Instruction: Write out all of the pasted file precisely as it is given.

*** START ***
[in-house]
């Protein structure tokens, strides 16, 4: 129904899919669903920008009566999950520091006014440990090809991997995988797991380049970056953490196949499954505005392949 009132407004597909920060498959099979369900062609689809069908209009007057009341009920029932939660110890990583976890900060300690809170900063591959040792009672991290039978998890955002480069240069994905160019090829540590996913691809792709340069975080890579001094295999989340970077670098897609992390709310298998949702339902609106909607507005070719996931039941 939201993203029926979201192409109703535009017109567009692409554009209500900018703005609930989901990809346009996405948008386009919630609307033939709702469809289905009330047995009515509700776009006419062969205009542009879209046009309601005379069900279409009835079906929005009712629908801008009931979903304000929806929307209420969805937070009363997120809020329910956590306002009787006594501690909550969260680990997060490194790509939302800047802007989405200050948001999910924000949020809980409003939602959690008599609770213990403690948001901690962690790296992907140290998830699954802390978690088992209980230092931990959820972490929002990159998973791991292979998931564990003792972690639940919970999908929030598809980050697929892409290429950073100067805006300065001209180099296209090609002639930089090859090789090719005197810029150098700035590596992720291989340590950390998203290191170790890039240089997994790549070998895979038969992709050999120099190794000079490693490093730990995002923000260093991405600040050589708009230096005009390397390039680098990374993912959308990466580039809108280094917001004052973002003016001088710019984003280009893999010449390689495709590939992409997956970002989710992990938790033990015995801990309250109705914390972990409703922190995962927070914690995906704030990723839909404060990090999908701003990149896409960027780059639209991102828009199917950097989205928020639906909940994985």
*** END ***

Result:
[in-house]
């Protein structure tokens, strides 16, 4: 129904899919669903920008009566999950520091006014440990090809991997995988797991380049970056953490196949499954505005392949 009132407004597909920060498959099979369900062609689809069908209009007057009341009920029932939660110890990583976890900060300690809170900063591959040792009672991290039978998890955002480069240069994905160019090829540590996913691809792709340069975080890579001094295999989340970077670098897609992390709310298998949702339902609106909607507005070719996931039941 939201993203029926979201192409109703535009017109567009692409554009209500900018703005609930989901990809346009996405948008386009919630609307033939709702469809289905009330047995009515509700776009006419062969205009542009879209046009309601005379069900279409009835079906929005009712629908801008009931979903304000929806929307209420969805937070009363997120809020329910956590306002009787006594501690909550969260680990997060490194790509939302800047802007989405200050948001999910924000949020809980409003939602959690008599609770213990403690948001901690962690790296992907140290998830699954802390978690088992209980230092931990959820972490929002990159998973791991292979998931564990003792972690639940919970999908929030598809980050697929892409290429950073100067805006300065001209180099296209090609002639930089090859090789090719005197810029150098700035590596992720291989340590950390998203290191170790890039240089997994790549070998895979038969992709050999120099190794000079490693490093730990995002923000260093991405600040050589708009230096005009390397390039680098990374993912959308990466580039809108280094917001004052973002003016001088710019984003280009893999010449390689495709590939992409997956970002989710992990938790033990015995801990309250109705914390972990409703922190995962927070914690995906704030990723839909404060990090999908701003990149896409960027780059639209991102828009199917950097989205928020639906909940994985």